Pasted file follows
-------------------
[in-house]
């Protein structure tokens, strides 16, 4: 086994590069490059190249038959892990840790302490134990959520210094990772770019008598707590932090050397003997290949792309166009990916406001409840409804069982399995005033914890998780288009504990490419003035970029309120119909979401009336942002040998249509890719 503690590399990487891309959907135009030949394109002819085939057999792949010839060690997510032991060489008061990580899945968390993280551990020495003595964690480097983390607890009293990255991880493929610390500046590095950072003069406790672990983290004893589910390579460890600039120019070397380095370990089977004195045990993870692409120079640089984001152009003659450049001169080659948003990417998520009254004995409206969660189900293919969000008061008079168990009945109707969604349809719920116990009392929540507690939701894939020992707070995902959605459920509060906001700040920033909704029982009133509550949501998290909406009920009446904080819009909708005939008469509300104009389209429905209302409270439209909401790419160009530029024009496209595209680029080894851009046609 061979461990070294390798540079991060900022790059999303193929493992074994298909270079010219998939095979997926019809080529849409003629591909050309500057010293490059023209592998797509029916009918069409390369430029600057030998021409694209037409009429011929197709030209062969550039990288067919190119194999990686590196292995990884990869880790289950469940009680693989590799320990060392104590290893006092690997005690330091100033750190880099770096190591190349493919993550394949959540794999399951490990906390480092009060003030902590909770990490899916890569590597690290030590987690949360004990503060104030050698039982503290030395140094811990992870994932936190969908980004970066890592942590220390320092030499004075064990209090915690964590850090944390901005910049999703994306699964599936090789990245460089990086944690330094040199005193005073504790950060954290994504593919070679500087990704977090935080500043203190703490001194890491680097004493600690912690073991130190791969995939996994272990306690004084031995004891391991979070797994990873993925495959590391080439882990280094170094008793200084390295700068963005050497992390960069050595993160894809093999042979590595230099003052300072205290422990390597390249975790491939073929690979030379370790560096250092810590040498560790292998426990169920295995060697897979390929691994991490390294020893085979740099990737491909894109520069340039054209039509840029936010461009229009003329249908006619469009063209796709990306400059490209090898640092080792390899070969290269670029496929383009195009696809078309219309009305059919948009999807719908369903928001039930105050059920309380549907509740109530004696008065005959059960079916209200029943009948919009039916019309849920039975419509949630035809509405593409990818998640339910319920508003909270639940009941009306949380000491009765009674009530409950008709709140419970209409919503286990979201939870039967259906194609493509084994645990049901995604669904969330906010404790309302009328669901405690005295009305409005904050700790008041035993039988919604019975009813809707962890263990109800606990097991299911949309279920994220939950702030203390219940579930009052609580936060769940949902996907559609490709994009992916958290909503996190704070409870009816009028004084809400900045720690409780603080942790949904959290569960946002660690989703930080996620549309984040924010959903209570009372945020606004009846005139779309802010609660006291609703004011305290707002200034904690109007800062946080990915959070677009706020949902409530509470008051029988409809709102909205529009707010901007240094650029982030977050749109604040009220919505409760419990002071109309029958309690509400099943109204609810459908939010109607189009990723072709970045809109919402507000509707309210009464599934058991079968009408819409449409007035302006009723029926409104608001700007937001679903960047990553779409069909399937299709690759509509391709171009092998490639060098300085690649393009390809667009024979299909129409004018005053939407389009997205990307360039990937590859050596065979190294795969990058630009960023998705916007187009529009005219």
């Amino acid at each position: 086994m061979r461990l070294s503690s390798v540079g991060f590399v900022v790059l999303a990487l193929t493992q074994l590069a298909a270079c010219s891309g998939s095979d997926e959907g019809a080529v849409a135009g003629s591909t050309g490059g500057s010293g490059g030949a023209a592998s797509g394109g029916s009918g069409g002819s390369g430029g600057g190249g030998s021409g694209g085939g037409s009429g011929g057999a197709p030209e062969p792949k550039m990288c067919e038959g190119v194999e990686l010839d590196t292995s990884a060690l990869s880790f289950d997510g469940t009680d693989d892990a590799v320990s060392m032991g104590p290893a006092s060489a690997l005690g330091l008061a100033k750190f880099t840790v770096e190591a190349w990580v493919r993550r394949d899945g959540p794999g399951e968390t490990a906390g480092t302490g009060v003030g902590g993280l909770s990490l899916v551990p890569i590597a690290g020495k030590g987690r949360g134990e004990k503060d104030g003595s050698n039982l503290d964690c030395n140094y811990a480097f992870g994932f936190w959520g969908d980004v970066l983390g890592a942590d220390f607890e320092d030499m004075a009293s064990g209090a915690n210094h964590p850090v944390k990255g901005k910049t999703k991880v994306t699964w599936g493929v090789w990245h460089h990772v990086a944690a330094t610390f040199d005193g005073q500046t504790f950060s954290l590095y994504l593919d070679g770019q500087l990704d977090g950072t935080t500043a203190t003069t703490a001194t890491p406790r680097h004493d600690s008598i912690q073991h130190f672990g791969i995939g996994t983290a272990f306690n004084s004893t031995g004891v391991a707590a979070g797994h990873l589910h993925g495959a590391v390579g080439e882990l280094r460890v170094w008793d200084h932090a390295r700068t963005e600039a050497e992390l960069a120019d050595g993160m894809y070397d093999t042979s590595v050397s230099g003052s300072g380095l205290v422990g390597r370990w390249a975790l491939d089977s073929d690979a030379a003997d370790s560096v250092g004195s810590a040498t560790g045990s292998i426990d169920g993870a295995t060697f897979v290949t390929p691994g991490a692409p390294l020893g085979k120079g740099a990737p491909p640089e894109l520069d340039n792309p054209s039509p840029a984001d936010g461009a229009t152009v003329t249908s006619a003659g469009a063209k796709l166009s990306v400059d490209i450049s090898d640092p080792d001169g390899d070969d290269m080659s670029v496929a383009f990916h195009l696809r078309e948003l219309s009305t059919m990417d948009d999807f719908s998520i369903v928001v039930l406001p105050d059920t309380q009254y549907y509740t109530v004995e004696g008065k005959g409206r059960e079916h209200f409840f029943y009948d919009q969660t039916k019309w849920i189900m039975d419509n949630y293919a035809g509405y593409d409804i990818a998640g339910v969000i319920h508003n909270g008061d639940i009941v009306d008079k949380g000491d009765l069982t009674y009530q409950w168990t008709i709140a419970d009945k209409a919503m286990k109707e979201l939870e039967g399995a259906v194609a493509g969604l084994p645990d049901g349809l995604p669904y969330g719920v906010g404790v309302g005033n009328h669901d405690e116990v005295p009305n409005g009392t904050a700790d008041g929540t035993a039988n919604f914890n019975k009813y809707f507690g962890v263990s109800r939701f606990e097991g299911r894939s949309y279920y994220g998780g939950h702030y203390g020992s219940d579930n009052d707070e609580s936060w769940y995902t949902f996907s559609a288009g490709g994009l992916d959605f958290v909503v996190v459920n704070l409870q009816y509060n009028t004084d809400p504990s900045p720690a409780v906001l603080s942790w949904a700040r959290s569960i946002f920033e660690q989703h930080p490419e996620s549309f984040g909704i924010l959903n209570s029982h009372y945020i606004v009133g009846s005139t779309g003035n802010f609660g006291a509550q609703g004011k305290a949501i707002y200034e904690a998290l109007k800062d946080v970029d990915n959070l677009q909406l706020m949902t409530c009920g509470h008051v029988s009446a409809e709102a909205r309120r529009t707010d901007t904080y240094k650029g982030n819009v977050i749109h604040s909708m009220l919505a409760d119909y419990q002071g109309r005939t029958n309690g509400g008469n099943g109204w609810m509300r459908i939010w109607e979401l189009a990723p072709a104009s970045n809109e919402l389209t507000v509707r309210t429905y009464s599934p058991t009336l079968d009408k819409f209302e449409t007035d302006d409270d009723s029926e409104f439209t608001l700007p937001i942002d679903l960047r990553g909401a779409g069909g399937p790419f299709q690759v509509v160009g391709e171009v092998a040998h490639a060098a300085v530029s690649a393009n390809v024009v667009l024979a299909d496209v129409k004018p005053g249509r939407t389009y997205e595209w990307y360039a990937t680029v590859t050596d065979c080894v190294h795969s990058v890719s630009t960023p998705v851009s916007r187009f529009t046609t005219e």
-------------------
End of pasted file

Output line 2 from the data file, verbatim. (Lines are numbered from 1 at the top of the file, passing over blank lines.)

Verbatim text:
């Protein structure tokens, strides 16, 4: 086994590069490059190249038959892990840790302490134990959520210094990772770019008598707590932090050397003997290949792309166009990916406001409840409804069982399995005033914890998780288009504990490419003035970029309120119909979401009336942002040998249509890719 503690590399990487891309959907135009030949394109002819085939057999792949010839060690997510032991060489008061990580899945968390993280551990020495003595964690480097983390607890009293990255991880493929610390500046590095950072003069406790672990983290004893589910390579460890600039120019070397380095370990089977004195045990993870692409120079640089984001152009003659450049001169080659948003990417998520009254004995409206969660189900293919969000008061008079168990009945109707969604349809719920116990009392929540507690939701894939020992707070995902959605459920509060906001700040920033909704029982009133509550949501998290909406009920009446904080819009909708005939008469509300104009389209429905209302409270439209909401790419160009530029024009496209595209680029080894851009046609 061979461990070294390798540079991060900022790059999303193929493992074994298909270079010219998939095979997926019809080529849409003629591909050309500057010293490059023209592998797509029916009918069409390369430029600057030998021409694209037409009429011929197709030209062969550039990288067919190119194999990686590196292995990884990869880790289950469940009680693989590799320990060392104590290893006092690997005690330091100033750190880099770096190591190349493919993550394949959540794999399951490990906390480092009060003030902590909770990490899916890569590597690290030590987690949360004990503060104030050698039982503290030395140094811990992870994932936190969908980004970066890592942590220390320092030499004075064990209090915690964590850090944390901005910049999703994306699964599936090789990245460089990086944690330094040199005193005073504790950060954290994504593919070679500087990704977090935080500043203190703490001194890491680097004493600690912690073991130190791969995939996994272990306690004084031995004891391991979070797994990873993925495959590391080439882990280094170094008793200084390295700068963005050497992390960069050595993160894809093999042979590595230099003052300072205290422990390597390249975790491939073929690979030379370790560096250092810590040498560790292998426990169920295995060697897979390929691994991490390294020893085979740099990737491909894109520069340039054209039509840029936010461009229009003329249908006619469009063209796709990306400059490209090898640092080792390899070969290269670029496929383009195009696809078309219309009305059919948009999807719908369903928001039930105050059920309380549907509740109530004696008065005959059960079916209200029943009948919009039916019309849920039975419509949630035809509405593409990818998640339910319920508003909270639940009941009306949380000491009765009674009530409950008709709140419970209409919503286990979201939870039967259906194609493509084994645990049901995604669904969330906010404790309302009328669901405690005295009305409005904050700790008041035993039988919604019975009813809707962890263990109800606990097991299911949309279920994220939950702030203390219940579930009052609580936060769940949902996907559609490709994009992916958290909503996190704070409870009816009028004084809400900045720690409780603080942790949904959290569960946002660690989703930080996620549309984040924010959903209570009372945020606004009846005139779309802010609660006291609703004011305290707002200034904690109007800062946080990915959070677009706020949902409530509470008051029988409809709102909205529009707010901007240094650029982030977050749109604040009220919505409760419990002071109309029958309690509400099943109204609810459908939010109607189009990723072709970045809109919402507000509707309210009464599934058991079968009408819409449409007035302006009723029926409104608001700007937001679903960047990553779409069909399937299709690759509509391709171009092998490639060098300085690649393009390809667009024979299909129409004018005053939407389009997205990307360039990937590859050596065979190294795969990058630009960023998705916007187009529009005219």